Names are Important

Hank A person’s name is the very first impression they give. One’s name is the foundation of all interactions. A name is deeply important. A name sustains traditions stemming from family ties, cultural history, and personal beliefs all of which tie oneself into the surrounding community providing a level of relatedness.  My legally given nameContinue reading “Names are Important”

The Importance of Names in Homegoing

By Reina Ackerberg Homegoing, written by Yaa Gyasi, includes a vast variety of names, varying from extremely short to long, and common to unique. What are names? And why are they important? According to the Equity and Inclusion Office of British Columbia, “Our names are an incredibly important part of our identity. They carry deepContinue reading “The Importance of Names in Homegoing”

“Family Is Like the Forest”

by Sage Marmet Yaa Gyasi’s epigraph in Homegoing, an Akan proverb, rings so undeniably true about families and each of their respective dynamics. The epigraph reads, “Abusua te sε kwaε: sε wo wↄ akyire a wo hunu sε εbom; sε wo bεn ho a na wo hunu sε nnua no bia sisi ne baabi nko”Continue reading ““Family Is Like the Forest””

The Power of Own Voice Literature

By Ella Deignan Own voice literature, which highlights marginalized voices and experiences, is critical in education and reconstructing this overwhelming narrative of a single story. #OwnVoices, a term coined by young adult author Corinne Duyvis, refers to books about characters from underrepresented/marginalized groups in which the author shares the same identity. (Orange County Library System)Continue reading “The Power of Own Voice Literature”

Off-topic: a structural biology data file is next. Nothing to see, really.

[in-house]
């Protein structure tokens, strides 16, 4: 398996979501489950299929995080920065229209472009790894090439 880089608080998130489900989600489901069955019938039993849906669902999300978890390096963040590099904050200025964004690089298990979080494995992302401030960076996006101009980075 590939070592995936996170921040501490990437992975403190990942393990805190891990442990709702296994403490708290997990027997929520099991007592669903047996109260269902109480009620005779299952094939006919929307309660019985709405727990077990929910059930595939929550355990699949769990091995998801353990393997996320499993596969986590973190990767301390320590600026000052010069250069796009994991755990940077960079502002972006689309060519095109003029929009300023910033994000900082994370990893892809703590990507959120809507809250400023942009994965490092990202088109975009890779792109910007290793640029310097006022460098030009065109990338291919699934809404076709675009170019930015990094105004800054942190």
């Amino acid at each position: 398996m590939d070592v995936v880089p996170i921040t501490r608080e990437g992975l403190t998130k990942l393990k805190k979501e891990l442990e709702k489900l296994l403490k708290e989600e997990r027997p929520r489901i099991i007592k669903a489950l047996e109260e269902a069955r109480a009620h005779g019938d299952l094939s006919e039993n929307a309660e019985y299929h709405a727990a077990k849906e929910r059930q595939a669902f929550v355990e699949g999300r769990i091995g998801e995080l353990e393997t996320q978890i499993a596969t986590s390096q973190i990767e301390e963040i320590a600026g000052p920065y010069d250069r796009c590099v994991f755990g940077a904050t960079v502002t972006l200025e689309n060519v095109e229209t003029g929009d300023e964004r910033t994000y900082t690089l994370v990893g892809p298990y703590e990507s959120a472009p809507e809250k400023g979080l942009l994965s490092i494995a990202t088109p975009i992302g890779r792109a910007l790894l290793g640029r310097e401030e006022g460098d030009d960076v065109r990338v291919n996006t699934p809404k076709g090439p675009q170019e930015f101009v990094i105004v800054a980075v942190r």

Gender Norms in Giovanni’s Room: A Reference Not a Rule

On Monday, our class had a discussion on Giovanni’s Room by James Baldwin, where we talked about Hella’s judgmental remarks after her return from Spain.  My classmates Alana and Anisa provided ample evidence from the text showing when Hella protected judgement onto other characters.  Even though it was clear their claim was true, I persistedContinue reading “Gender Norms in Giovanni’s Room: A Reference Not a Rule”

In The Shadow of The Castle: the Legacy of Ghanaian Slave Trade and What “homegoing” Means to African Americans Today

Above: Steve Harvey explores Ghana as part of the “Year of Return” for African descendants in the diaspora.1 By Taggert Smith In 2019, Ghana’s President Nana Akufo-Addo announced a “Year of Return,” inviting descendants of Ghanian people spread out across the world to return to the motherland. Though we didn’t read this far in class,Continue reading “In The Shadow of The Castle: the Legacy of Ghanaian Slave Trade and What “homegoing” Means to African Americans Today”

Silence: the Loudest Voice

Silence. The one word that once said, disappears. For many, there is peace in silence. It’s a place of serenity where one is left to their own thoughts and are given time to reflect. It can be an avenue to practice mindfulness and meditation. Yet, silence is also a defense mechanism; a method to processContinue reading “Silence: the Loudest Voice”

Strong, Independent, but Certainly not a Woman: How Peers Disrupt and Maintain the Gender Binary

Gender is something that everyone experiences, even if everyone is at a different point on the spectrum. From a young age, many children are taught the gender binary in nonexplicit ways. My brother and I had very different childhoods based on our genders. My brother grew up playing with blocks and learning about planes andContinue reading “Strong, Independent, but Certainly not a Woman: How Peers Disrupt and Maintain the Gender Binary”